Sun Valley, Idaho: Round-trip air fare and ground transportation, seven nights lodging, hotel room and taxes, five-day lift tickets. Low season at Sun Valley Lodge, standard room, $780; at Sun Valley Inn, $702. Regular season rates are $989 and $849, but options include deluxe rooms at both the Lodge and Inn, or in nearby condominiums or Lodge apartments. Daman-Nelson Travel, tel. (800) 343-2626.

Whistler-Blackcomb, British Columbia: Seven nights accommodations at the Listel Hotel, all local or provincial taxes, minimum five days of ski lift passes, ground transportation from and to Vancouver airport (but does not include air fare), $919 during January and late March through April; $999 the balance of the season. Holidaze Ski Tours, tel. (800) 526-2827.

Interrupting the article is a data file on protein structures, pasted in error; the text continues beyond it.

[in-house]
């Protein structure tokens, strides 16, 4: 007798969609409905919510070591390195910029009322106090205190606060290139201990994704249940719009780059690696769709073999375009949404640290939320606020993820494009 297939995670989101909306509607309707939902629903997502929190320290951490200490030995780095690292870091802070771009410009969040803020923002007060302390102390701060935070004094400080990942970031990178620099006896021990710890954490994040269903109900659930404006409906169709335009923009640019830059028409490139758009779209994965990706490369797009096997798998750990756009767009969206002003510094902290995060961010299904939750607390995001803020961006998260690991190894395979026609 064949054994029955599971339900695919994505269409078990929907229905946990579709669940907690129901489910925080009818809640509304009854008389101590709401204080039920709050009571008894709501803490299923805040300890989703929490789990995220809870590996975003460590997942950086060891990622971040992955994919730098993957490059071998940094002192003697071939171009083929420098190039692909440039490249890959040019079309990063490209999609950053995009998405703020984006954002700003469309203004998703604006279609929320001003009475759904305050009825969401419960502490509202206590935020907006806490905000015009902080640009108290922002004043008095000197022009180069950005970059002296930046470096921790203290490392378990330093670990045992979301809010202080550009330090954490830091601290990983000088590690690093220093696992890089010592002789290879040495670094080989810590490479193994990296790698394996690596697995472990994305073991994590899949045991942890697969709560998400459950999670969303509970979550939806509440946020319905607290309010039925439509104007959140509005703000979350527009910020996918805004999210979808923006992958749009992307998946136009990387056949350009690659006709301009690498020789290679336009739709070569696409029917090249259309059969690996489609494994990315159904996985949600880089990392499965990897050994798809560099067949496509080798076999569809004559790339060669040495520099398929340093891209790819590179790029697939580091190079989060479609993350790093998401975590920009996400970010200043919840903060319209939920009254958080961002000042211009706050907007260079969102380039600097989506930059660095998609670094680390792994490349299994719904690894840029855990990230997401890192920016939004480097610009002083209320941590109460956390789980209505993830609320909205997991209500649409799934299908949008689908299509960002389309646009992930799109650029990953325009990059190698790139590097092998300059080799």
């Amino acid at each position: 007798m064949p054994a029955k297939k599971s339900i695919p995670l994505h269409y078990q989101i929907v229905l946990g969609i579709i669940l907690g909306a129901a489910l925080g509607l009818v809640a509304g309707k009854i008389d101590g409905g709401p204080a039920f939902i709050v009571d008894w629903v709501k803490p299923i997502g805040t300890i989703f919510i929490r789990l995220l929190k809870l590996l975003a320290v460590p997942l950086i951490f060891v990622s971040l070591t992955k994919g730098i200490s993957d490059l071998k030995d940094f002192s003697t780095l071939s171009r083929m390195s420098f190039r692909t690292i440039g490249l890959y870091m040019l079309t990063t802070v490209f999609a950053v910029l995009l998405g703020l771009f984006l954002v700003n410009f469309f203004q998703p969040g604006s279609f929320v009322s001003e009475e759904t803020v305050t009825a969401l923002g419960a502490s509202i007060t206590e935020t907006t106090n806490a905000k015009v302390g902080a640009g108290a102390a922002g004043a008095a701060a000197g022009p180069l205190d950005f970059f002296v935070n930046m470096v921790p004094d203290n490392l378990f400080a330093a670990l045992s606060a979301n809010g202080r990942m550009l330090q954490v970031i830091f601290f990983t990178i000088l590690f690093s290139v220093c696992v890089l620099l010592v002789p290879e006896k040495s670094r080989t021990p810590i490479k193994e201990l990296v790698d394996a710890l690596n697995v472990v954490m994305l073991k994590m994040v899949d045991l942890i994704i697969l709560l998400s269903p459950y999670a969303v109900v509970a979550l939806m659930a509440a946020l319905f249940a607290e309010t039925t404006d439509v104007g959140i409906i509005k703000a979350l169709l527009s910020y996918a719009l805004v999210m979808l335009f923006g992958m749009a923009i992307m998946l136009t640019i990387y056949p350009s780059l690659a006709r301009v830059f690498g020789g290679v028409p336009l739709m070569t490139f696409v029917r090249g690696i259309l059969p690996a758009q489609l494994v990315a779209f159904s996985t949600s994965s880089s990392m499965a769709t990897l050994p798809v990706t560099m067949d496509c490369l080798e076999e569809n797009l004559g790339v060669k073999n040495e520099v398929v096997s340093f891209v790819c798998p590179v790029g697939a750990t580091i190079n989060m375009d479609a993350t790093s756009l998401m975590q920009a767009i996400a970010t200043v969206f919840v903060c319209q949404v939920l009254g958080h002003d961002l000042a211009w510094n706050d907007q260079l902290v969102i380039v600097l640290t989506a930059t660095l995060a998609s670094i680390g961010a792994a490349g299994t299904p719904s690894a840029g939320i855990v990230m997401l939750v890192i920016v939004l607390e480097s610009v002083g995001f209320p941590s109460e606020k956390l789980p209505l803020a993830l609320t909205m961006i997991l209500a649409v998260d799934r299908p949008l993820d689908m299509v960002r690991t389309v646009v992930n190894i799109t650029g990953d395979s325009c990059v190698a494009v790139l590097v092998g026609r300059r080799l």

Zermatt, Switzerland: Round-trip air fare from LAX to Geneva or Zurich, local transportation, taxes, seven nights lodging in a standard room at Zermatt’s four-star Schweizerhof Hotel (including breakfast and dinner, but not including lift tickets), $1,960. Swisspak (the tour operator for Swissair), tel. (800) 688-7947.

Cortina, Italy (in the Italian Dolomites): Round-trip air fare from LAX to Venice, local transportation, seven nights in the three-star Royal Hotel (breakfast included, but not lift tickets), $895-$1,125. Adventures on Skis, tel. (800) 628-9655.

Other major packagers offering ski deals include: Sportours (the tour operator for Sports Chalet stores), tel. (800) 660-2754; and Aspen Ski Tours, tel. (800) 525-2052.